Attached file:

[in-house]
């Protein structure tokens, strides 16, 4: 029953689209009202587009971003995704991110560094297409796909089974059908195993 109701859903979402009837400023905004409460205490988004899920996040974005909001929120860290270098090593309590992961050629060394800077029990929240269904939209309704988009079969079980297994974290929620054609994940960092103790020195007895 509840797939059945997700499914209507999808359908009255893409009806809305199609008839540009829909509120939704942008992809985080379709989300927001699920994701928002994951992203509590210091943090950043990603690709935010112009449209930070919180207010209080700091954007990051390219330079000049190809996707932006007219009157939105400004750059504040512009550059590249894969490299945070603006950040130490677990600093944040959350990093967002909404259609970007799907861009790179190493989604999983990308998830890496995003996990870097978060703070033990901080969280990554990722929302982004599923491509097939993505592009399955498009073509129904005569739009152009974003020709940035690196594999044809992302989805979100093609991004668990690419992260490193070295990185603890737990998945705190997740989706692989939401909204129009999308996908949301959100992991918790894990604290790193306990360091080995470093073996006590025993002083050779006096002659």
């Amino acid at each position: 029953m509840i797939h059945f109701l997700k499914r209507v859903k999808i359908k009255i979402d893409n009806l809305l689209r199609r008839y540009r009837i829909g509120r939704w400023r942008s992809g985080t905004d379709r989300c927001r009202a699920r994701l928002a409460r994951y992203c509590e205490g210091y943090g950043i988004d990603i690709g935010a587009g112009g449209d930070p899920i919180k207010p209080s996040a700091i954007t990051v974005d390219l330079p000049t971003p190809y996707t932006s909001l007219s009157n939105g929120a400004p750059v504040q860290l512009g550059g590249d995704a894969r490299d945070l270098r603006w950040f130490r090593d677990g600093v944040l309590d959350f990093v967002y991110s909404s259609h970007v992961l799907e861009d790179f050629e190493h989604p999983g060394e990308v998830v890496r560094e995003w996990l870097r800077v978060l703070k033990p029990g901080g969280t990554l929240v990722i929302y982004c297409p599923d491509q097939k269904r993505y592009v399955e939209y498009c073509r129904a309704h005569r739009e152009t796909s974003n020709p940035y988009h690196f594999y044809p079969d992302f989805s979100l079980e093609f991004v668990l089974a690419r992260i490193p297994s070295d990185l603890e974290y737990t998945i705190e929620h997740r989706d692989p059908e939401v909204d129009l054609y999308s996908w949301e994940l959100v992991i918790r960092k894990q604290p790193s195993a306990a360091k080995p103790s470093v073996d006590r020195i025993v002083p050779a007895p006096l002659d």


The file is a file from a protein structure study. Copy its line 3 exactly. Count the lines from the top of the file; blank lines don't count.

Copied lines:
């Amino acid at each position: 029953m509840i797939h059945f109701l997700k499914r209507v859903k999808i359908k009255i979402d893409n009806l809305l689209r199609r008839y540009r009837i829909g509120r939704w400023r942008s992809g985080t905004d379709r989300c927001r009202a699920r994701l928002a409460r994951y992203c509590e205490g210091y943090g950043i988004d990603i690709g935010a587009g112009g449209d930070p899920i919180k207010p209080s996040a700091i954007t990051v974005d390219l330079p000049t971003p190809y996707t932006s909001l007219s009157n939105g929120a400004p750059v504040q860290l512009g550059g590249d995704a894969r490299d945070l270098r603006w950040f130490r090593d677990g600093v944040l309590d959350f990093v967002y991110s909404s259609h970007v992961l799907e861009d790179f050629e190493h989604p999983g060394e990308v998830v890496r560094e995003w996990l870097r800077v978060l703070k033990p029990g901080g969280t990554l929240v990722i929302y982004c297409p599923d491509q097939k269904r993505y592009v399955e939209y498009c073509r129904a309704h005569r739009e152009t796909s974003n020709p940035y988009h690196f594999y044809p079969d992302f989805s979100l079980e093609f991004v668990l089974a690419r992260i490193p297994s070295d990185l603890e974290y737990t998945i705190e929620h997740r989706d692989p059908e939401v909204d129009l054609y999308s996908w949301e994940l959100v992991i918790r960092k894990q604290p790193s195993a306990a360091k080995p103790s470093v073996d006590r020195i025993v002083p050779a007895p006096l002659d």